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Name: Jessica B.
Status: student
Age: 15
Location: N/A
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Date: 6/9/2003

Why is saponification a slow reaction?

"Fast" and "slow" are relative terms, depending upon the context. The saponification reaction is the reaction of an ester: R'--CO2--R with water to produce an alcohol, ROH and a carboxylic acid R'--CO2--H. If R is a so-called "good" leaving group, the reaction can be quite smooth requiring only minutes to an hour or so. For "poor" leaving groups, for example, 2-methyl hexyl alcohol, the reaction can be quite sluggish, on the minute/hour time scale. There is also a lot of slack in those times because the presence of a catalyst for example, (H+) or (OH-), among many others cans reduce the reaction time. The temperature at which the reaction is run is also important. In the case of saponification reactions higher temperatures speed up the rate of reaction. The solvent also plays a contributing role. For example if the ester is water soluble and water is the reaction solvent, the rate of the saponification reaction is greatly increased. On the other hand, if the leaving alcohol group is R--OH, and the alcohol R--OH is used as the solvent the rate of saponification will be substantially suppressed.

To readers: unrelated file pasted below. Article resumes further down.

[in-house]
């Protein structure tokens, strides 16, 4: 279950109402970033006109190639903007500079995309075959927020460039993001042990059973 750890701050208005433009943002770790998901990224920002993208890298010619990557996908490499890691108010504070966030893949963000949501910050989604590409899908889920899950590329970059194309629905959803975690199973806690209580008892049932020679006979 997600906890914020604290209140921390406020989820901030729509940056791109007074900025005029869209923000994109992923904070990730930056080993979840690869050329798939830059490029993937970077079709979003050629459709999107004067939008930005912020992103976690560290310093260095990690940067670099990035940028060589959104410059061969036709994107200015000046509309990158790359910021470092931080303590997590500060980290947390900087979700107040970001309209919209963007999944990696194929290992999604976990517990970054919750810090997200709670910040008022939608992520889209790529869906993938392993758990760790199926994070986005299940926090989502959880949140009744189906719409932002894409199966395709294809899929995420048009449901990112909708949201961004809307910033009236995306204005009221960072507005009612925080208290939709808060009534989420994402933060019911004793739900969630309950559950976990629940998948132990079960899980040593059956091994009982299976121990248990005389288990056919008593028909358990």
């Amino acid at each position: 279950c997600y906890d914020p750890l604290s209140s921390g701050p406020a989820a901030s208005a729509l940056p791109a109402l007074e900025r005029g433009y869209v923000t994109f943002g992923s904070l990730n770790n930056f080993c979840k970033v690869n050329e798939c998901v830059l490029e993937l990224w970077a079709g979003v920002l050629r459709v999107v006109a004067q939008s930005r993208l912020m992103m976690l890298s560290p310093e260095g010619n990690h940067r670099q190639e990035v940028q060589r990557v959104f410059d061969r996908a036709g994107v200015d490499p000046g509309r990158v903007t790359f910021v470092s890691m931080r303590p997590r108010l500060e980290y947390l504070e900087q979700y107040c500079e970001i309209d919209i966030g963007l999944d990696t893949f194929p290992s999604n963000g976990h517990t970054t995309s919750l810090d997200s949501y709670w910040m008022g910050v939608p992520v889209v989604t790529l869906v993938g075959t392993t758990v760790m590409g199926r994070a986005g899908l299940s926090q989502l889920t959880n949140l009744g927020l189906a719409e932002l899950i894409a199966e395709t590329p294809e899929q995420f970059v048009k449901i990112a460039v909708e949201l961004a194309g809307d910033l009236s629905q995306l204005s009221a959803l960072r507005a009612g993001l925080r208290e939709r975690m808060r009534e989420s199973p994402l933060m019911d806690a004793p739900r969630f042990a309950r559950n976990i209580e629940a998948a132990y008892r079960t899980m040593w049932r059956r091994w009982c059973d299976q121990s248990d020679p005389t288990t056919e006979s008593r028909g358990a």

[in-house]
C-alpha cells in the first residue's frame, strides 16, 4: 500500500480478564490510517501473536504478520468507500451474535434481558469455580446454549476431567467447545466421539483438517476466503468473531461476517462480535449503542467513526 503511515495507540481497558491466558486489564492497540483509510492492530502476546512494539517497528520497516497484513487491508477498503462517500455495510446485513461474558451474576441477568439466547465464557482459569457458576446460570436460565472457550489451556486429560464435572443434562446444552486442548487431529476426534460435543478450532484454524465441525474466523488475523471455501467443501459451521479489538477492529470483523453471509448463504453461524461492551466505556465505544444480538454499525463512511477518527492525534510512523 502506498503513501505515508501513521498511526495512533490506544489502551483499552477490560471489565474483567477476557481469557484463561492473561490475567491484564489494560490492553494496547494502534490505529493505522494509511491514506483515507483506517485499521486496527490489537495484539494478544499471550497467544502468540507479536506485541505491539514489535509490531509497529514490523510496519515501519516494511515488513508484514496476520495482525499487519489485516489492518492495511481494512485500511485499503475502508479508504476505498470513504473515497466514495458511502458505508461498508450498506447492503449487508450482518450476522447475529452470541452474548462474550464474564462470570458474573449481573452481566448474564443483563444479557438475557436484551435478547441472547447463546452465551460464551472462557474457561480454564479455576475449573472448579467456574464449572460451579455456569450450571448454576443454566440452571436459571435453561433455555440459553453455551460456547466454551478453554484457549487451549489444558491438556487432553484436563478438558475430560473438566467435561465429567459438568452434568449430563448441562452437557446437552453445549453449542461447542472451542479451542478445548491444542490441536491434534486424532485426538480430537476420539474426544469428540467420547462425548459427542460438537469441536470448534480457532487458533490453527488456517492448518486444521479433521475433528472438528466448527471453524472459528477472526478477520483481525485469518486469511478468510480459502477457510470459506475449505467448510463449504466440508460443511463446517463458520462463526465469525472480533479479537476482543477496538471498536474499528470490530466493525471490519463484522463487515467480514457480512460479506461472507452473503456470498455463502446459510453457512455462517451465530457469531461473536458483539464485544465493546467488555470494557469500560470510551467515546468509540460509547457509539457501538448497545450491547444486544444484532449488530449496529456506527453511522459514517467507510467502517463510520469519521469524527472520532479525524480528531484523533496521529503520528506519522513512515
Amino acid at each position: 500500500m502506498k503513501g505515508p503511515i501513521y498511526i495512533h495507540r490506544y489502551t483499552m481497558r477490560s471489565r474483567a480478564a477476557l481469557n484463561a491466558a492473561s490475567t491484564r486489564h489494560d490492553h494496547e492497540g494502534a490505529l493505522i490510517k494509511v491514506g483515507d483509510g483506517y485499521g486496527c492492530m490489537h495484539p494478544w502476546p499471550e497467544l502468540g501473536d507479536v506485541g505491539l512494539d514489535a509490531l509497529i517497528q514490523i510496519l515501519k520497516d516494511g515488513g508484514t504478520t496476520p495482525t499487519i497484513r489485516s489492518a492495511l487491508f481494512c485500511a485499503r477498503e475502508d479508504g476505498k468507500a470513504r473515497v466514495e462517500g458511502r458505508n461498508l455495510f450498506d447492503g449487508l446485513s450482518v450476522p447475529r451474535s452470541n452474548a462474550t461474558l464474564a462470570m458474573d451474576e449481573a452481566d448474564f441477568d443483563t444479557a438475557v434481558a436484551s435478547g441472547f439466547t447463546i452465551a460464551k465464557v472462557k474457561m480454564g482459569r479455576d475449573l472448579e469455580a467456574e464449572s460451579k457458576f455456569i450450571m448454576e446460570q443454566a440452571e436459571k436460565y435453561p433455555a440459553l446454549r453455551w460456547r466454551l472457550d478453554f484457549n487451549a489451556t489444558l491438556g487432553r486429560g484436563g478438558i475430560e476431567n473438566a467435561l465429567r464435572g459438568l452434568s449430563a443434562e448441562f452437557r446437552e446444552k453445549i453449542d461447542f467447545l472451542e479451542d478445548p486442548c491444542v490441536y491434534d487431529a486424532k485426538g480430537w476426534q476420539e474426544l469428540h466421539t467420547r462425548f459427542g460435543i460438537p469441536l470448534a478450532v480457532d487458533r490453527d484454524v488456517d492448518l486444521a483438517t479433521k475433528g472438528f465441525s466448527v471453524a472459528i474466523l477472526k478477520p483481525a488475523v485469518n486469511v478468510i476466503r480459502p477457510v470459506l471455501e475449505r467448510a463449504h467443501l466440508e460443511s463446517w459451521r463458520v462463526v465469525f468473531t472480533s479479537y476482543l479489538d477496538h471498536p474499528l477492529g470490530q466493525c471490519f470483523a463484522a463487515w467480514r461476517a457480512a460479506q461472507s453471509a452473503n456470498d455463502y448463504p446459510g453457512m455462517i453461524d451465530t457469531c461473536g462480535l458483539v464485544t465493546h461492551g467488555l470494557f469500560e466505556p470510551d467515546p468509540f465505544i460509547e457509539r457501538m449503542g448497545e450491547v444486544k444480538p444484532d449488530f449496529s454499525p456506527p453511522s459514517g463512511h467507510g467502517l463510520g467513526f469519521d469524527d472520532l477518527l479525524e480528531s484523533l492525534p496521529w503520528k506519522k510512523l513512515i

Vince Calder


Saponification is the reaction between a strong base (such as sodium or potassium hydroxide) and a natural fat. The products are glycerol and the alkali metal salts (soaps) of all the fatty acids that comprised the fat. The reaction need not be "slow" if the concentration of the base is relatively high.

Hydrolysis of fats (a reaction between the fat and hot water) to produce glycerol and free fatty acids released from the fat can be a relatively slow reaction because the fat and water are not mutually soluble one in the other. Typically, hydrolysis of fats is accomplished by use of high pressure steam rather than plain hot water.

ProfHoff 682

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